Moda Living
Moda Living is partnering with Uber to help reduce car ownership and congestion in larger cities. Moda Living

London-based housing developer Moda Living is teaming up with Uber in a "first of its kind" partnership to help cut car ownership and congestion in large cities across the UK. The developer will soon offer apartments with free Uber rides included in the rent if the resident agrees to forego a car parking space within the Moda development.

Uber will offer every participating tenant up to £100 credits per month to spend on Uber rides that they will be able to access via their Moda resident app.

"Instead of owning a car and renting a parking space, Uber credit will allow residents to simply press a button and get a ride, reducing the need for city centre car ownership", Moda said in a statement. "By partnering with Uber, Moda is hoping to create more sustainable developments as UK policymakers seek to encourage more housebuilding while reducing emissions."

Moda plans to use the freed up space, which would otherwise be used for car parking, for better amenities within the development such as fitness centres and media rooms.

"Cars are one of the most expensive assets most people own, but they're used just five percent of the time," Jo Bertram, regional general manager of Uber in the UK said in a statement.

"By getting more people to ditch their own vehicles we can put some of the space wasted on parking to much better use. And with more people using car sharing options like UberPOOL we can reduce congestion and emissions too."

The scheme will first be offered to tenants of Moda's Angel Gardens in Manchester, which is currently under construction. Set to be completed by 2019, the development will house about 900 residents and feature 466 apartments but will have just 149 parking spaces.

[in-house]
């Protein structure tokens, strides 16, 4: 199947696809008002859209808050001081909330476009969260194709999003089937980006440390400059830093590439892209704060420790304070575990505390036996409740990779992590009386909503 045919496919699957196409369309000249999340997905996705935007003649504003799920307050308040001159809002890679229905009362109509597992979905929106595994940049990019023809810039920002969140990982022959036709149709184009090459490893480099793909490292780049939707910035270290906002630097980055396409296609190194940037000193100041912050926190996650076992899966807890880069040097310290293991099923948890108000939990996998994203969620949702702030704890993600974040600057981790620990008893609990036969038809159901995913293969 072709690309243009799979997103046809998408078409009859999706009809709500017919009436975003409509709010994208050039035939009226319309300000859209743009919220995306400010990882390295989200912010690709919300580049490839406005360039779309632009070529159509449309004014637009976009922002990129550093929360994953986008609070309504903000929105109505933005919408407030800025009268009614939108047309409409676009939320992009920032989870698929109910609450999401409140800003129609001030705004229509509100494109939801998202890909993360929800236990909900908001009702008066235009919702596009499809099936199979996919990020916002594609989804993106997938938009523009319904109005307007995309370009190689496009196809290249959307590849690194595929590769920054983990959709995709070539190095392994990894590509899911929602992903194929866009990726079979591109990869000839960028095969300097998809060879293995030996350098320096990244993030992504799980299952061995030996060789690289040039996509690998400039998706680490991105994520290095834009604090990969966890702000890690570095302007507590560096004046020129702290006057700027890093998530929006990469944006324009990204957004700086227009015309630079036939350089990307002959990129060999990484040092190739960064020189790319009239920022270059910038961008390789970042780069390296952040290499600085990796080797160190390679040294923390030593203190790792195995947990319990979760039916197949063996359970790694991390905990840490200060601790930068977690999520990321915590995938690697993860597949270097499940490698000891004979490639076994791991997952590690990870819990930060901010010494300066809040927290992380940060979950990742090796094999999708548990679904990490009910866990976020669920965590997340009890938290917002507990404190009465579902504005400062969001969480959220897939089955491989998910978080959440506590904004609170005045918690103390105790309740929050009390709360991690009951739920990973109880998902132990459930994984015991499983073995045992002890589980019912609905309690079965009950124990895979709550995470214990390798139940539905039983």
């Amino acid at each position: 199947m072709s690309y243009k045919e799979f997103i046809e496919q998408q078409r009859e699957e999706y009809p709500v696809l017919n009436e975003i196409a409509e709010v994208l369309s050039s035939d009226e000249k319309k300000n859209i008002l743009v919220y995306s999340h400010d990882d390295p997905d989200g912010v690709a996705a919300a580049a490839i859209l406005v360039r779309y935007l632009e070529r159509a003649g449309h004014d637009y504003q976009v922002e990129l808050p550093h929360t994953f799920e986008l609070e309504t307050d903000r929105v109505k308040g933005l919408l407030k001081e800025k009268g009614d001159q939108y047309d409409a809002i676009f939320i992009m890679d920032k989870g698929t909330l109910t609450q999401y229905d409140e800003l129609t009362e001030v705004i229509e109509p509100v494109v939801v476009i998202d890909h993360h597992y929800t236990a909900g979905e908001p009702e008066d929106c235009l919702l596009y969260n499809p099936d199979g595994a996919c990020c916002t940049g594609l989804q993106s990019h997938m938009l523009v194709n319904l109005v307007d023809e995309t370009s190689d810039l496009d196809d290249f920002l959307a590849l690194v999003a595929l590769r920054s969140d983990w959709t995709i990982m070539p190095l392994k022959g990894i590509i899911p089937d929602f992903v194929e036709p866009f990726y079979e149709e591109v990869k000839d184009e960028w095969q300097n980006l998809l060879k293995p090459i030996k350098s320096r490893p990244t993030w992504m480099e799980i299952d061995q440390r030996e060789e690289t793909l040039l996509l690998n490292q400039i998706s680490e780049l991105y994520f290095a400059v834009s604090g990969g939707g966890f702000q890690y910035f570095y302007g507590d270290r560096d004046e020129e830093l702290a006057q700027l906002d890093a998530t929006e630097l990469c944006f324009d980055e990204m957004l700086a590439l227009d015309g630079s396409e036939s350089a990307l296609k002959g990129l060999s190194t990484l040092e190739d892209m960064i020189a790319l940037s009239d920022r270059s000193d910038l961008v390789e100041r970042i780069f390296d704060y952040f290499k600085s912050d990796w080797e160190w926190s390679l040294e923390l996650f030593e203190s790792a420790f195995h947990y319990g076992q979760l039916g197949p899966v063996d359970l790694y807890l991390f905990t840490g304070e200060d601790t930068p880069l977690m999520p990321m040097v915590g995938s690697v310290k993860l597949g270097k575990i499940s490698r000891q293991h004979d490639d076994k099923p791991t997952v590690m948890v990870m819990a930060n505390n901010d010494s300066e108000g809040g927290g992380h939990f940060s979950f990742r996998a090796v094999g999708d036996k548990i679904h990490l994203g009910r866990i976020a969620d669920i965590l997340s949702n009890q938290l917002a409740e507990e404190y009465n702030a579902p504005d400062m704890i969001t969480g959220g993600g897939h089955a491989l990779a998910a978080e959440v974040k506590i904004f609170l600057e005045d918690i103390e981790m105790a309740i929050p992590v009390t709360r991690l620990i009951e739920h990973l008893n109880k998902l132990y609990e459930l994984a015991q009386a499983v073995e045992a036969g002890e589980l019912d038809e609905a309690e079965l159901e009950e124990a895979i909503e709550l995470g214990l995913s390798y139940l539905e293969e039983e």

Moda is developing more than 6,000 apartments across the UK, including major city centre developments in London, Edinburgh, Glasgown, Liverpool, Birmingham and Leeds.

Moda Living managing director Johnny Caddick said since their apartments are for rent rather than for sale, they do need to "consider how our customers will live in cities in the future."

The new campaign comes as San Francisco-based Uber grapples with a slew of controversies stateside, including allegations of sexual harassment and underpaid drivers, a fierce lawsuit with Google's Waymo over self-driving technology, secret tools used to deceive law enforcement and track rival Lyft drivers, and an exodus of top executives.

Earlier this month, Uber suffered a major setback in Europe after the region's top court was advised to rule that the service should be regulated as a transportation service rather than an app. Last week, London's transportation authority renewed Uber's license to operate in the city for just four months as it mulls whether to grant the firm a five-year license.